Functions of the Urinary System
1. Maintains normal bloood fluid volume and therefore blood pressure
2. Helps regulate normal blood hydrogen and bicarbonate ion levels and therefore blood pH
3. Regulates blood calcium, sodium and potassium levels
4. Removes urea and ammonia
Major Excretory Organs - two structures located on each side of the lumbar region that filter blood and secrete impurities, forming urine
Adheres directly to the kidney's surface
-dense irregular connective tissue
-helps prevent infection
On the medial, concave surface of the kidney
-leads into the renal sinus
-the ureters, blood vessels, lymphatics, and nerves enter or exit here
Renal Cortex (outer region)
contains the nephron (glomerular corpuscle, proximal convoluted tubule, loop, distal convoluted ducts, collecting duct) which are the functional untis of a kidney
Renal Medulla (inner region)
Pyramids - cone -shaped tissue mases of the medulla containing ducts
-renal pelvis - open area
Blood Flow through the Kidneys
Blood orginates at renal artery, distributed throught the kidney via a variety of arteries into the cortex where blood flows into the "afferent:" arterioles that regulate flow into the glomerular capillaries (where water and smaller substances are filtered into the glomerular capsule). Non-filtered blood exits glomerular capillaries into "efferent" arteriole which regulates flow into the "Vasa Recta" capillaries. Frome there blood is drained via a variety of veins into the renal vein.
Bowman's capsule - receives filtered blood from the very leaky glomerular capillaries (allowing filtration of blood components into nephron)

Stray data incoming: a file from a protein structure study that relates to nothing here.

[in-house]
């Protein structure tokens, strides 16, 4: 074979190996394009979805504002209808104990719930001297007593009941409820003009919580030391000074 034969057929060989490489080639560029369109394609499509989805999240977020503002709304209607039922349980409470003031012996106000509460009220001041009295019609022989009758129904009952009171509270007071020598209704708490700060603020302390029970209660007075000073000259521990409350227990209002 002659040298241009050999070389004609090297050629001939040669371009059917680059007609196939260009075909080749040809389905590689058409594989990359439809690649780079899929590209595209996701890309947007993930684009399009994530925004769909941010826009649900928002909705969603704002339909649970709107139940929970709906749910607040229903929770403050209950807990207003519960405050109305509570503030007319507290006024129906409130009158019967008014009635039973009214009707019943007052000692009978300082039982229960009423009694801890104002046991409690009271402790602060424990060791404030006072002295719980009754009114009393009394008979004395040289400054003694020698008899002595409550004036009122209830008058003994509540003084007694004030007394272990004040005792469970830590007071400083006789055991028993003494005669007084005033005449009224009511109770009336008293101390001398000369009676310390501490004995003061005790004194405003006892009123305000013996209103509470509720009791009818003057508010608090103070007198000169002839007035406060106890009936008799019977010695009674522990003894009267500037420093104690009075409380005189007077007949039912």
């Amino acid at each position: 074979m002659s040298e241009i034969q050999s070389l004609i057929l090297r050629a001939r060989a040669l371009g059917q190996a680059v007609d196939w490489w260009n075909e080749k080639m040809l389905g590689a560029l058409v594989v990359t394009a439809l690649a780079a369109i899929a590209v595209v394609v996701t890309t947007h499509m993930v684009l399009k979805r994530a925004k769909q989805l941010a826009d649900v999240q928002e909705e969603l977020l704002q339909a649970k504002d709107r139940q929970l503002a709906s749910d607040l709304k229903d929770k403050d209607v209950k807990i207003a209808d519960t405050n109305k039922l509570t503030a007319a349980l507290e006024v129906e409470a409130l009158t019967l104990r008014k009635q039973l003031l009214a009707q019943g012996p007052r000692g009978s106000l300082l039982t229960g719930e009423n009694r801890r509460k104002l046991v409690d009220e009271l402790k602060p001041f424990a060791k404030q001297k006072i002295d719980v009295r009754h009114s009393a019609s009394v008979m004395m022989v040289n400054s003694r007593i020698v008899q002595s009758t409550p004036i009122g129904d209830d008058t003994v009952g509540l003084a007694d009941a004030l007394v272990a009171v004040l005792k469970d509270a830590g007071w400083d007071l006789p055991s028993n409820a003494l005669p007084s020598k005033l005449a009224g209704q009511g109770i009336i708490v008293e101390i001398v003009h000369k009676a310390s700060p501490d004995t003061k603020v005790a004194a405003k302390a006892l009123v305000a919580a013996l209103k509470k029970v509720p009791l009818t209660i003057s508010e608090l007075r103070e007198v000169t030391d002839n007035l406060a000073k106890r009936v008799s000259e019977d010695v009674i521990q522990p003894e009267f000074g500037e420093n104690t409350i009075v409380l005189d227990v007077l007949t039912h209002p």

(includes proximal convoluted tubule, loop of nephron, distal convoluted tubule, collecting duct) filtrate meanders through the tubules allowing tubular reabsorption (movement of substance back into blood supply) and tubular secreation (movement of substance from blood supply into urine)
The functional units of kidneys - functions blood by filtration red and white blood cells, platelets and large proteins are prevented from being filtered into urine so are conserved by the body. Some filtered substances are then secreted (removing materials from blood into urine) or reabsorbed (reclaiming materials from the urine into blood)., filtering units of the kidney that remove wastes from the blood and produce urine
Vasa Recta Capillaries
Allow Reabsorption and Secretion
Filtrate/Urine Flow in Kidney
(Microscopic) glomerular capsule to PCT to Loop to DCT to collecting ducts to papillary ducts to (gross) calyces to renal pelvis
Convey urine from the renal pelvis in kidneys to the urinary bladder
Enter the posterior wall of the urinary bladder
3 layers of the Ureters
1. Mucosa : Transitional epithelium
2. Muscularis : Smooth Muscle
3. Adventitia: Outer layer, fibrous connective tissue.
Holds urine and ejects urine (micturition)
Filled by the paired ureters and ejects urine through opening of the urethra
3 layers of the Urinary Bladder
1. Mucosa; Transitional epithelium allows stretch to store urine. Folded into rugae for even more stretch.
2. Muscularis; smooth muscle to eject urine
3. Adventitia; outer layer, fibrous connective tissue or serosa (visceral peritoneum)
Drains urine from the urinary bladder and carries it outside of the body
Sphincters of the Urethra
1. Internal - involuntary
2. external urethral sphincter - voluntary
-surrounds the urethra as it passes through the pelvic floor
- skeletal muscle
Entire system of Urine Flow
Blood > Filtrate in glomerular capsule of nephron> Nephron Tubules > Pyramidal ducts > Calces> renal pelvis > ureter> urinary bladder > urethra
Produced and released by Hypothalamus and Posterior Pituitary
-known as the neurohypophysis
-sits in the sella turcica or sphenoid bone
Causes the collecting ducts of the kidneys to reabsorb water more, thereby increasing blood volume and blood pressure. it decreases urine output.
Produced in the Adrenal Cortex